American political parties are durable constructions. But they have been broken before by powerful, roiling issues such as immigration and racial prejudice. Many Republicans could not vote for Trump but would have a horribly difficult time voting for Clinton. The humane values of Republicanism would need to find a temporary home, which would necessitate the creation of a third party. This might help elect Clinton, but it would preserve something of conservatism, held in trust, in the hope of better days.
Ultimately, these political matters are quite personal. I have spent 25 years in the company of compassionate conservatives, reform conservatives, Sam’s Club conservatives or whatever they want to call themselves, trying to advance an agenda of social justice in America’s center-right party. We have shared a belief that sound public policy — promoting opportunity, along with the skills and values necessary to grasp it — can improve the lives of our fellow citizens and thus make politics an honorable adventure.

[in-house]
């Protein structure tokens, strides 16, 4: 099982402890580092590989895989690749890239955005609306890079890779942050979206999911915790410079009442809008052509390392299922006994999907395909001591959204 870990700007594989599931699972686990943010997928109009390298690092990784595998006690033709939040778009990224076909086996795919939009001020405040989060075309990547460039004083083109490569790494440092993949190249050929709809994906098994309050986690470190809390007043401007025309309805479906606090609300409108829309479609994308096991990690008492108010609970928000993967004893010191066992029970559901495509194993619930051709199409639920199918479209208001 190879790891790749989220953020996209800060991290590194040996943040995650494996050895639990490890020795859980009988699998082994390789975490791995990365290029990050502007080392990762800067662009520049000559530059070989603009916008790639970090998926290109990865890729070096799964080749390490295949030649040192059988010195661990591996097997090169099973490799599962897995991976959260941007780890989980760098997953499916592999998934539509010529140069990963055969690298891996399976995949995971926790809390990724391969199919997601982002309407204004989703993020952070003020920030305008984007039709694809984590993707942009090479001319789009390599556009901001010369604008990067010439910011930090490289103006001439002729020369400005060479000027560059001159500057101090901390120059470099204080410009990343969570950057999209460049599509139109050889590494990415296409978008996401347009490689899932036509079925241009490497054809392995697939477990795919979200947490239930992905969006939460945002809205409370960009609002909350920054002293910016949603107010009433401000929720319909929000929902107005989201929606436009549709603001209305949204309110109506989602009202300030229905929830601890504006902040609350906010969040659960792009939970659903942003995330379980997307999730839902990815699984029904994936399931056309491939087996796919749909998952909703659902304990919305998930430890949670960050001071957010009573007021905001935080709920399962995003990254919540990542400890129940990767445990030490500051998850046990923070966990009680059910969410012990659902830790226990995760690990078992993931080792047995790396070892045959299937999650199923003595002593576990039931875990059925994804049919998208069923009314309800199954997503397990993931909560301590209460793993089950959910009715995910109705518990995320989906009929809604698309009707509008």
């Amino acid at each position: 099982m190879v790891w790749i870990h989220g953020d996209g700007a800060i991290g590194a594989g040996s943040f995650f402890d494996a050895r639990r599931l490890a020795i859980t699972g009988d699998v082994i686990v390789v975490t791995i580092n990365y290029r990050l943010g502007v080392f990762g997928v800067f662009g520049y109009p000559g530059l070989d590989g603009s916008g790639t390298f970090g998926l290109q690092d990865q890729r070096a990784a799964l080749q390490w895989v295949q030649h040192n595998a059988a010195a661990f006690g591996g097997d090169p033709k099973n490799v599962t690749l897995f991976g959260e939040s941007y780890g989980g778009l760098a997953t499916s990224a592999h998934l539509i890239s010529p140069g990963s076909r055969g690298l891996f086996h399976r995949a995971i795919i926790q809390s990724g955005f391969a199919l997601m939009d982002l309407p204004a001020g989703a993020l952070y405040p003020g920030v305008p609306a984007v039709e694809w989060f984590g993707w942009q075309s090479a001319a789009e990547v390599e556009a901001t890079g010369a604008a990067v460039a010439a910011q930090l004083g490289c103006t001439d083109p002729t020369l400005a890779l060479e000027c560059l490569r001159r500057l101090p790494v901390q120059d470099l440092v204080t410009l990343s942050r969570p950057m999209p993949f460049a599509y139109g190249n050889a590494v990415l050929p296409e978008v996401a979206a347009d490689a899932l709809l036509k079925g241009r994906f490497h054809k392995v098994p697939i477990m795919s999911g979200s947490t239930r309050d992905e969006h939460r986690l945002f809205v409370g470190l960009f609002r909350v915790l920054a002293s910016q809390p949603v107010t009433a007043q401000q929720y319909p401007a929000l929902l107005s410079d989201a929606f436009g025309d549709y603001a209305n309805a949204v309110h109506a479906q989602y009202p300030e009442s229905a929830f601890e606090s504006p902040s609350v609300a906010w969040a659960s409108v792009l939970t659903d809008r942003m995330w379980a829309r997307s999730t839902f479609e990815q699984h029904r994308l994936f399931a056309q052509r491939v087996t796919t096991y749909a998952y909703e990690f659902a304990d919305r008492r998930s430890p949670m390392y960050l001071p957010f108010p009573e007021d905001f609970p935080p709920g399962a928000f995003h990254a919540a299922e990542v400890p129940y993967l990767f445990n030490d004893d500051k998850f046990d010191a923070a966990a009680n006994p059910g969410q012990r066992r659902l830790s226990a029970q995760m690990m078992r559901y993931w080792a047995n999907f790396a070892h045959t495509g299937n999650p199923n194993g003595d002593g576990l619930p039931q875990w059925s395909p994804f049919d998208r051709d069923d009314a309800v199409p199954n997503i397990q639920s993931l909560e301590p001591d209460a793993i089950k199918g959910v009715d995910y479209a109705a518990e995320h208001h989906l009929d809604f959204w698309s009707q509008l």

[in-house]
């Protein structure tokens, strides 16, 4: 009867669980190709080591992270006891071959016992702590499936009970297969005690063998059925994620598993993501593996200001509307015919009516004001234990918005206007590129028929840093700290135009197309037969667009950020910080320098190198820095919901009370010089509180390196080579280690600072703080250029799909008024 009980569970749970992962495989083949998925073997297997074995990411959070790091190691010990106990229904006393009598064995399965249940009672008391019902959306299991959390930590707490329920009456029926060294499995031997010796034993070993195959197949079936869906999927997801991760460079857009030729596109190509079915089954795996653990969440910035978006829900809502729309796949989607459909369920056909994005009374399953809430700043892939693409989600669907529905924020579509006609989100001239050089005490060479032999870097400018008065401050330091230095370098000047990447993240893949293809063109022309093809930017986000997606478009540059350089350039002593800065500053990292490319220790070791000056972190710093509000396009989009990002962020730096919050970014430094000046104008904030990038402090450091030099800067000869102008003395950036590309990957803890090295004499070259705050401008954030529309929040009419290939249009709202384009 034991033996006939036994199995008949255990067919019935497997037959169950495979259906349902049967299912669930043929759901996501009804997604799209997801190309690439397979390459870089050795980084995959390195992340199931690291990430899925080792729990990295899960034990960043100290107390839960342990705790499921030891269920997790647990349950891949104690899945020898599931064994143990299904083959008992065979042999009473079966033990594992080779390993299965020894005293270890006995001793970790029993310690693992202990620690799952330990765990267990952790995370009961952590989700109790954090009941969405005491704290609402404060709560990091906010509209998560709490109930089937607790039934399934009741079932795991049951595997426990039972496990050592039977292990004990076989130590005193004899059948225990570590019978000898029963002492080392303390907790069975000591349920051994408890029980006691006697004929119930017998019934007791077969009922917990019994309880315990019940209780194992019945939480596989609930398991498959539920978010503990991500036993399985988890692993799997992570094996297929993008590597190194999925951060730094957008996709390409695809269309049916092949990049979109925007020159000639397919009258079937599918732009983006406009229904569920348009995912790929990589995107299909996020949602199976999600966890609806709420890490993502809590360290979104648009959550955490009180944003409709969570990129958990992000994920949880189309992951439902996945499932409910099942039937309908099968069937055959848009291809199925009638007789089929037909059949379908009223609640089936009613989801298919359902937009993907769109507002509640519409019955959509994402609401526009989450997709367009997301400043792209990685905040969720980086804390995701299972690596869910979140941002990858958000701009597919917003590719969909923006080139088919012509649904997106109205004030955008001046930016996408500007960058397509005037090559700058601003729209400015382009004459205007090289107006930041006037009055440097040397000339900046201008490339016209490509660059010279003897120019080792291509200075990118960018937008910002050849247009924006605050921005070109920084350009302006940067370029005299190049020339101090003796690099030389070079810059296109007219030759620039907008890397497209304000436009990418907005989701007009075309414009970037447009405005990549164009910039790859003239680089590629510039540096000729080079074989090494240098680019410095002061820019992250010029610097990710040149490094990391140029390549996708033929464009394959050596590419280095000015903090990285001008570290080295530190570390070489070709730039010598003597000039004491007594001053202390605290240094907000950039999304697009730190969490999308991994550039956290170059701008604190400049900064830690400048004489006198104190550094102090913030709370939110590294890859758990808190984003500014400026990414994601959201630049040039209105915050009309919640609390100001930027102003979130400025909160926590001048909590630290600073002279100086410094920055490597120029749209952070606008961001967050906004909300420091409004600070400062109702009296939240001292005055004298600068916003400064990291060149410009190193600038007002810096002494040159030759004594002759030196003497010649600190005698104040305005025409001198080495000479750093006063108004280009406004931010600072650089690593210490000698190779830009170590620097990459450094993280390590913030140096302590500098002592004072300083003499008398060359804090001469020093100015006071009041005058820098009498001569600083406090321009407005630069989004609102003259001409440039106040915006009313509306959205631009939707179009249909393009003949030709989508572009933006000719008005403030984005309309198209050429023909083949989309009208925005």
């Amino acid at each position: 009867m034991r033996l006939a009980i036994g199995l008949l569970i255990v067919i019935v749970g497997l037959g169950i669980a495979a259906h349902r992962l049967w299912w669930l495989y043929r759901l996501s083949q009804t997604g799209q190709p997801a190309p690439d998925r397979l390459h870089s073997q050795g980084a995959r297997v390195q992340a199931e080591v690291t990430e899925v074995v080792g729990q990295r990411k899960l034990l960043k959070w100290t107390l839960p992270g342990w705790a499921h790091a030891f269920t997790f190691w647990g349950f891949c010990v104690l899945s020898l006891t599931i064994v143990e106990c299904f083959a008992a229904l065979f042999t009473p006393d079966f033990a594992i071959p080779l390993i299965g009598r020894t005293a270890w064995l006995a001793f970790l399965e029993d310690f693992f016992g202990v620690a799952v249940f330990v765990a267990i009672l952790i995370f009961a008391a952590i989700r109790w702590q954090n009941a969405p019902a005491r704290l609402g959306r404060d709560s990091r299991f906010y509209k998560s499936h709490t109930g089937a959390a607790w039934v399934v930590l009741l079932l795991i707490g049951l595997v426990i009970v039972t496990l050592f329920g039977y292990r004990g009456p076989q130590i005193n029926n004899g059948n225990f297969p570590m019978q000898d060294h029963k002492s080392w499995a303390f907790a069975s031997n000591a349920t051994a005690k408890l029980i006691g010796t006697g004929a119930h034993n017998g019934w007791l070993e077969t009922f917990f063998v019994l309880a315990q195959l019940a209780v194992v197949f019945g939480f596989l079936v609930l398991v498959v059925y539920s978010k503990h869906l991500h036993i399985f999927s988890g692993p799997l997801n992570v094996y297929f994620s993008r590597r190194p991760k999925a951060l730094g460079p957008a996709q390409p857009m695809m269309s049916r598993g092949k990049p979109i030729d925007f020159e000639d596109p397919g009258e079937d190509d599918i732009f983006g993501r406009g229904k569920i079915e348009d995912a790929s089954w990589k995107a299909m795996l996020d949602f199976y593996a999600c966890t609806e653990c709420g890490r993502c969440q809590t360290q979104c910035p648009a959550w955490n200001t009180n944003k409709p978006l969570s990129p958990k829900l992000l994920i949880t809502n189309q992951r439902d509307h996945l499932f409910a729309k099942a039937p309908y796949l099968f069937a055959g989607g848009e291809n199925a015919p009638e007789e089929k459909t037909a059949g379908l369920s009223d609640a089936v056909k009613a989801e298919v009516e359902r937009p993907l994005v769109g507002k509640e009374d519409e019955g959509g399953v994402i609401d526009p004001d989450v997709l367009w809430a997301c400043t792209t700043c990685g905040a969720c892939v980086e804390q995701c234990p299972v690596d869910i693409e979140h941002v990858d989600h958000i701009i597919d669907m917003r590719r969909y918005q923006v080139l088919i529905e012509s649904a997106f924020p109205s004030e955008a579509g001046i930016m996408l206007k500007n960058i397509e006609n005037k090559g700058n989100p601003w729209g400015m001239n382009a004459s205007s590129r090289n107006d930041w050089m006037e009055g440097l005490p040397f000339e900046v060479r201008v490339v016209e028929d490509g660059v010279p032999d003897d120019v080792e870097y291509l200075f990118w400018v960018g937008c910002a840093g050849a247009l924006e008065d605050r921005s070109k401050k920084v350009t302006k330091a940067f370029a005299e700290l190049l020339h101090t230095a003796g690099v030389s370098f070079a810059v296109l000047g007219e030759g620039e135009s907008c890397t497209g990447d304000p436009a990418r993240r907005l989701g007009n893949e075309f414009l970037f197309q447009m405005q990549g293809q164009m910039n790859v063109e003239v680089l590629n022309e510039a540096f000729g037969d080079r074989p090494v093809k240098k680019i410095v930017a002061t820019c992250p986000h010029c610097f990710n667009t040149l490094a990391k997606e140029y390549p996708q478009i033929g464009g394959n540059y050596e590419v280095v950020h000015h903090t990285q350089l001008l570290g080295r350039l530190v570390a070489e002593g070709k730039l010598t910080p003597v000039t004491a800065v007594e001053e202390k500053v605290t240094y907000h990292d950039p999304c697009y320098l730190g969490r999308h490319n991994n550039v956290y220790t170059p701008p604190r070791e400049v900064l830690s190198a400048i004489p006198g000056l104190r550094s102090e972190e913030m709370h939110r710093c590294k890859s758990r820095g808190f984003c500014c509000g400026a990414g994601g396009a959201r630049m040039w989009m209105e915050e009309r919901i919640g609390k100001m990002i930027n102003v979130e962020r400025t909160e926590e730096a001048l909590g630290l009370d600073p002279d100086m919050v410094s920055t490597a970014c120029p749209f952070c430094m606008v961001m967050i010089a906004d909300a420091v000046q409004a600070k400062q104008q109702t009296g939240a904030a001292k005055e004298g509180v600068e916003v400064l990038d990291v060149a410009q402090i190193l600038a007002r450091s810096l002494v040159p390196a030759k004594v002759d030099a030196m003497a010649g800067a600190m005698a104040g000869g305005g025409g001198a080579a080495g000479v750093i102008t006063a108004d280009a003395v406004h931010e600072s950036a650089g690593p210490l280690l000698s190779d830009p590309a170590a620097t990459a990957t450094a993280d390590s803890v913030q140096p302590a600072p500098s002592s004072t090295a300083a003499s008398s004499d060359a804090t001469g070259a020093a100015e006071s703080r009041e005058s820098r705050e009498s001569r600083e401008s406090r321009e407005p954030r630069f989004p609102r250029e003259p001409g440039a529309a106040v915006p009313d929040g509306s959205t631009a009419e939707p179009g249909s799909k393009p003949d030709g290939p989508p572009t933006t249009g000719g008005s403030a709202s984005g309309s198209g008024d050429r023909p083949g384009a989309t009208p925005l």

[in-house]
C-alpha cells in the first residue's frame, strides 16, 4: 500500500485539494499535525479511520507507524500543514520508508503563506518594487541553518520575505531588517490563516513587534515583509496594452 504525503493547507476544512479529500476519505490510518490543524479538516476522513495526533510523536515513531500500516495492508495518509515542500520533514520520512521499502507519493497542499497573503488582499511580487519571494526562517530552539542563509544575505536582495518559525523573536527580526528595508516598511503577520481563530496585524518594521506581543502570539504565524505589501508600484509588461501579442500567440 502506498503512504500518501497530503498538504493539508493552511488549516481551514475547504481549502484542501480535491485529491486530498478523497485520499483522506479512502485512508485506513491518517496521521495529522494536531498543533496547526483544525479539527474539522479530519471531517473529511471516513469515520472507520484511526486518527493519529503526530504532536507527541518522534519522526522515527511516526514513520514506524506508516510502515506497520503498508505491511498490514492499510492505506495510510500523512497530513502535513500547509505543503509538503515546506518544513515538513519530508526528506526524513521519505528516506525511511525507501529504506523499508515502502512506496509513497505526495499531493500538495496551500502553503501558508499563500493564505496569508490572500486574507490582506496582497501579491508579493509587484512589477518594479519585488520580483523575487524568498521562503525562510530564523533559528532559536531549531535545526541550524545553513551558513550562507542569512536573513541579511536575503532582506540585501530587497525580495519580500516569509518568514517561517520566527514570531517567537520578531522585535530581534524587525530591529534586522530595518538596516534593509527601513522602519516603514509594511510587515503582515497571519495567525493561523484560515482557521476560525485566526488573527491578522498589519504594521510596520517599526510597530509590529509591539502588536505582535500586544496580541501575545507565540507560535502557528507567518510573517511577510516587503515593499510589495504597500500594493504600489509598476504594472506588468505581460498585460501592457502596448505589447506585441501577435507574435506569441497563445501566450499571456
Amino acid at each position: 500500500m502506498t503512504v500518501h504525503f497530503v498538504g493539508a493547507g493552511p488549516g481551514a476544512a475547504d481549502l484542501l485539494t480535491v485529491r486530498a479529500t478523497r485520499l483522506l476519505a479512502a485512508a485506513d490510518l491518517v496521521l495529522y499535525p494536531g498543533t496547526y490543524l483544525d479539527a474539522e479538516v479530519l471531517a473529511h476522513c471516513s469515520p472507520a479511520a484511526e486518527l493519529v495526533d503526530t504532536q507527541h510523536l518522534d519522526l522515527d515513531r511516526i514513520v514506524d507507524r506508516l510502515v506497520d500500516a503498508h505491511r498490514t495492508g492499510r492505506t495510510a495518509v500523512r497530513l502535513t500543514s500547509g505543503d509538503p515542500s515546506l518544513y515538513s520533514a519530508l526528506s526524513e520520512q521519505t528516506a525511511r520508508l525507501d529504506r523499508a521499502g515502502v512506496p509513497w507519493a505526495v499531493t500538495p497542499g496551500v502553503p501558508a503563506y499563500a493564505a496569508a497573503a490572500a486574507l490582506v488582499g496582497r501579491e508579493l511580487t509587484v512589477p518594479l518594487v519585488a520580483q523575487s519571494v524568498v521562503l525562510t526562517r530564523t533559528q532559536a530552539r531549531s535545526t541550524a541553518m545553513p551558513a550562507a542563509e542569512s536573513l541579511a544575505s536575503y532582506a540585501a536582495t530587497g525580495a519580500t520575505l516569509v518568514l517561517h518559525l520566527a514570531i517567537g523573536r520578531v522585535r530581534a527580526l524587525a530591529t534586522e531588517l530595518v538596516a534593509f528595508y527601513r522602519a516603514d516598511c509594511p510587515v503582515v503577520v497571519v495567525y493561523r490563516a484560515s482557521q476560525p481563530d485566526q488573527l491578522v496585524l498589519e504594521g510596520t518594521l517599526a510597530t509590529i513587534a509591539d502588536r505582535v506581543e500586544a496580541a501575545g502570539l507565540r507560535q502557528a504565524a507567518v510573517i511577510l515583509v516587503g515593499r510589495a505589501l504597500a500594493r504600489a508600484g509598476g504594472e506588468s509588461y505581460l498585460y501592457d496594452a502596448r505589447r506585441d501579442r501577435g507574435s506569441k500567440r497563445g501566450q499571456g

The nomination of Trump would reduce Republican politics — at the presidential level — to an enterprise of squalid prejudice. And many Republicans could not follow, precisely because they are Republicans. By seizing the GOP, Trump would break it to pieces.